13 July 2021
Beyond Carrots and Sticks: How to overcome vaccine hesitancy in Asia and beyond
by Saskia Kendall, Director - Health, Sandpiper Communications. Saskia is passionate about healthcare communication and advocacy. With more than 14 years of experience working for healthcare companies, public bodies and charities, Saskia works across public affairs, policy, media, social media and internal communications.
What works better at improving vaccine uptake in Asia - the carrot or the stick? This debate has been raging in various parts of the region over the last few months as incentives and penalties are implemented in markets. Headline-grabbing glitzy incentives like a multi-million-dollar Hong Kong apartment and threats of restrictions for the unvaccinated are being tested in markets in the region but are we testing the right thing? With the delta variant challenging even the most resilient anti-COVID measures and new lockdowns taking a heavy burden, should we instead be figuring out the best way to engage people in overcoming an urgent public health crisis that everyone is affected by?
For some, incentives will likely be enough to persuade them to get the jab, and certainly we have seen an increase in daily vaccination rates in places like Hong Kong where they have been offered. However, the ‘carrot’ and the ‘stick’ fundamentally fail to address the complex reasons and root causes of vaccine hesitancy, which can only be overcome by engaging people on an emotional level, building trust and providing reassurance in a way that changes mindsets.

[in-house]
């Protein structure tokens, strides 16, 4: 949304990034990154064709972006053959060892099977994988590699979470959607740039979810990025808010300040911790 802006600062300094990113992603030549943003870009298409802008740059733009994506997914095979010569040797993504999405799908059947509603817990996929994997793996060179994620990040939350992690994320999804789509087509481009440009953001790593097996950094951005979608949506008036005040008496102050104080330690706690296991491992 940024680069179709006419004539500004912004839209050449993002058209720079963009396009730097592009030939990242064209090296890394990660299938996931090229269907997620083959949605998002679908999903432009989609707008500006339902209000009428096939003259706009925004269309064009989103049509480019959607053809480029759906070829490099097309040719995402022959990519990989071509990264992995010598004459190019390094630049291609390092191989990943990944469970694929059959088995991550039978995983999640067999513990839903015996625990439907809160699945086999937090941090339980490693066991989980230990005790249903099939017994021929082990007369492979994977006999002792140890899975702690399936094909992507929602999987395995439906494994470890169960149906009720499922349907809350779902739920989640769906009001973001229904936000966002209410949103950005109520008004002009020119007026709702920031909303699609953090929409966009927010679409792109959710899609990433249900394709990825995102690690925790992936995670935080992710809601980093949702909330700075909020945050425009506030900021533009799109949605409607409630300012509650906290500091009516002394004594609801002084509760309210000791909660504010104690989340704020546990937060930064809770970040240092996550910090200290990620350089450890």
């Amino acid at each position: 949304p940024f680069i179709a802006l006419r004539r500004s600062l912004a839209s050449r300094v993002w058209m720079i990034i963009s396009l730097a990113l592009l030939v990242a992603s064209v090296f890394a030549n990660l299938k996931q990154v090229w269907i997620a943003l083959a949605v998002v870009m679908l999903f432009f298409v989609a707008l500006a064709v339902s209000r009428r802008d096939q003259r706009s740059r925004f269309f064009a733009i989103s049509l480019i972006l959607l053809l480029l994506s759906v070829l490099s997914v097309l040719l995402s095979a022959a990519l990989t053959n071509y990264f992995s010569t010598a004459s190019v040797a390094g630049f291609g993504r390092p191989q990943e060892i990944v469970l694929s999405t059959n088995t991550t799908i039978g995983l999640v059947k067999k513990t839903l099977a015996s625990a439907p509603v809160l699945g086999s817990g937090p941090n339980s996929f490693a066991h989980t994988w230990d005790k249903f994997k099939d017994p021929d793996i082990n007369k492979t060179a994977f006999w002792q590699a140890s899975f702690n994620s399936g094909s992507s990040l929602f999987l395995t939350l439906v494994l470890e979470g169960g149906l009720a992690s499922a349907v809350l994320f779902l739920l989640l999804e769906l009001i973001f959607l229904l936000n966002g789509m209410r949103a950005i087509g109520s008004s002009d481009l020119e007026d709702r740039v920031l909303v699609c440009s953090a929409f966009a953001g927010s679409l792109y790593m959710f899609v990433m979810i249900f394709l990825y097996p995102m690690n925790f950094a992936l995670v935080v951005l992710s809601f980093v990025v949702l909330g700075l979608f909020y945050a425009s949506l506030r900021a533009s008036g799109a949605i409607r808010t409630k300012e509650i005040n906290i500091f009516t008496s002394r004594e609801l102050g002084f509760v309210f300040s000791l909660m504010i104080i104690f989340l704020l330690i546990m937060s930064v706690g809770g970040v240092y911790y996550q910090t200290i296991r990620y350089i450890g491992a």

Interestingly, the drivers of vaccine confidence are similar to those that drive distrust in them.
Both sides of the pro-vax and anti-vax campaigns cite concerns about safety and remaining healthy, which is fundamentally rooted in emotion. Healthcare bodies, the medical and scientific community and government organisations often try to combat these strong emotions using scientifically-proven facts and research to help people understand that their perceptions are incorrect. This is important and challenging misinformation is vital but is only part of the solution and doesn’t recognise how we engage with information and form opinions. And for the majority of the population in Asia, scientific jargon like ‘efficacy’ and ‘well-tolerated’ can be confusing and hard to understand, and may not even fully understand what percentages mean. Messages should focus on vaccines preventing serious illness and death while being shown to be safe. Finding different ways to say the same thing, through different channels and with a variety of partners is important. And changing the focus from one of science to one of inspiration that emotionally resonate for people recognising the the reasons for their hesitancy.